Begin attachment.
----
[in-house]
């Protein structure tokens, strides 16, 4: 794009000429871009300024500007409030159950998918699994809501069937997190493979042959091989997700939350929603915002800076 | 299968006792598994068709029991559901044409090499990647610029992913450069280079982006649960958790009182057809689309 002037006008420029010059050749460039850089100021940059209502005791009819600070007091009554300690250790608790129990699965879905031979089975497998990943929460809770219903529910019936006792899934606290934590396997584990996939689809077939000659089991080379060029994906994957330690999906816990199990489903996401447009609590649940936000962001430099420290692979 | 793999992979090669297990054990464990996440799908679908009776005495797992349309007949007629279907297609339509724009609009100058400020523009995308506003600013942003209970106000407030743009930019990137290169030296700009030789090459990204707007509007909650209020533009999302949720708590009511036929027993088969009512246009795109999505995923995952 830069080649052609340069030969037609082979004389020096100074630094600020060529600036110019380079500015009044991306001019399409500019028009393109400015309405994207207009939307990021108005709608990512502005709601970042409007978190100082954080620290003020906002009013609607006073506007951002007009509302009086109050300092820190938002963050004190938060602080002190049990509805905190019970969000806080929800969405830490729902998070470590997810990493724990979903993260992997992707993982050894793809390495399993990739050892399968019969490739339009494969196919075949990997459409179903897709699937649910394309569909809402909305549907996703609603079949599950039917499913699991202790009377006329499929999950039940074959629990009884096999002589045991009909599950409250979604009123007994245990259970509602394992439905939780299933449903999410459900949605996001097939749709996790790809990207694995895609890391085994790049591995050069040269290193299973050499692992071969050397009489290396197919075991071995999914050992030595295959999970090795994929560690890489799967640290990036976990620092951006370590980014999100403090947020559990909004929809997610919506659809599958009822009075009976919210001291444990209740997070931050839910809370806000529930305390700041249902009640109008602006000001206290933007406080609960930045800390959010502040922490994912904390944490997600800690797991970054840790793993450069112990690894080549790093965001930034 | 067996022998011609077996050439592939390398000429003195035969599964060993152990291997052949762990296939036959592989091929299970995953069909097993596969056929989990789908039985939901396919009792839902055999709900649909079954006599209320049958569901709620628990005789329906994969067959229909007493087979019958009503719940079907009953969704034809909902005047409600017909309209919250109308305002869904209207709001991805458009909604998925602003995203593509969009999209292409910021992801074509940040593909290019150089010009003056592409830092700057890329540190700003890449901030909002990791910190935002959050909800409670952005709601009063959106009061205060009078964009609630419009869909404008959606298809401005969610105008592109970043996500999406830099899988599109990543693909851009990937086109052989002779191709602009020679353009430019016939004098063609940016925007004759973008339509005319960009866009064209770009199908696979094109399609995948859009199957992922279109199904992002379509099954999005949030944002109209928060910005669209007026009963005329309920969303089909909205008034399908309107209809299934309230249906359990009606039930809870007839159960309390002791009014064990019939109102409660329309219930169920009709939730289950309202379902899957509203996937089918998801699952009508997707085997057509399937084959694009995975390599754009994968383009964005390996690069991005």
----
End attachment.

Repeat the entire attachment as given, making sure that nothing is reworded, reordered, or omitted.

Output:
[in-house]
């Protein structure tokens, strides 16, 4: 794009000429871009300024500007409030159950998918699994809501069937997190493979042959091989997700939350929603915002800076 | 299968006792598994068709029991559901044409090499990647610029992913450069280079982006649960958790009182057809689309 002037006008420029010059050749460039850089100021940059209502005791009819600070007091009554300690250790608790129990699965879905031979089975497998990943929460809770219903529910019936006792899934606290934590396997584990996939689809077939000659089991080379060029994906994957330690999906816990199990489903996401447009609590649940936000962001430099420290692979 | 793999992979090669297990054990464990996440799908679908009776005495797992349309007949007629279907297609339509724009609009100058400020523009995308506003600013942003209970106000407030743009930019990137290169030296700009030789090459990204707007509007909650209020533009999302949720708590009511036929027993088969009512246009795109999505995923995952 830069080649052609340069030969037609082979004389020096100074630094600020060529600036110019380079500015009044991306001019399409500019028009393109400015309405994207207009939307990021108005709608990512502005709601970042409007978190100082954080620290003020906002009013609607006073506007951002007009509302009086109050300092820190938002963050004190938060602080002190049990509805905190019970969000806080929800969405830490729902998070470590997810990493724990979903993260992997992707993982050894793809390495399993990739050892399968019969490739339009494969196919075949990997459409179903897709699937649910394309569909809402909305549907996703609603079949599950039917499913699991202790009377006329499929999950039940074959629990009884096999002589045991009909599950409250979604009123007994245990259970509602394992439905939780299933449903999410459900949605996001097939749709996790790809990207694995895609890391085994790049591995050069040269290193299973050499692992071969050397009489290396197919075991071995999914050992030595295959999970090795994929560690890489799967640290990036976990620092951006370590980014999100403090947020559990909004929809997610919506659809599958009822009075009976919210001291444990209740997070931050839910809370806000529930305390700041249902009640109008602006000001206290933007406080609960930045800390959010502040922490994912904390944490997600800690797991970054840790793993450069112990690894080549790093965001930034 | 067996022998011609077996050439592939390398000429003195035969599964060993152990291997052949762990296939036959592989091929299970995953069909097993596969056929989990789908039985939901396919009792839902055999709900649909079954006599209320049958569901709620628990005789329906994969067959229909007493087979019958009503719940079907009953969704034809909902005047409600017909309209919250109308305002869904209207709001991805458009909604998925602003995203593509969009999209292409910021992801074509940040593909290019150089010009003056592409830092700057890329540190700003890449901030909002990791910190935002959050909800409670952005709601009063959106009061205060009078964009609630419009869909404008959606298809401005969610105008592109970043996500999406830099899988599109990543693909851009990937086109052989002779191709602009020679353009430019016939004098063609940016925007004759973008339509005319960009866009064209770009199908696979094109399609995948859009199957992922279109199904992002379509099954999005949030944002109209928060910005669209007026009963005329309920969303089909909205008034399908309107209809299934309230249906359990009606039930809870007839159960309390002791009014064990019939109102409660329309219930169920009709939730289950309202379902899957509203996937089918998801699952009508997707085997057509399937084959694009995975390599754009994968383009964005390996690069991005």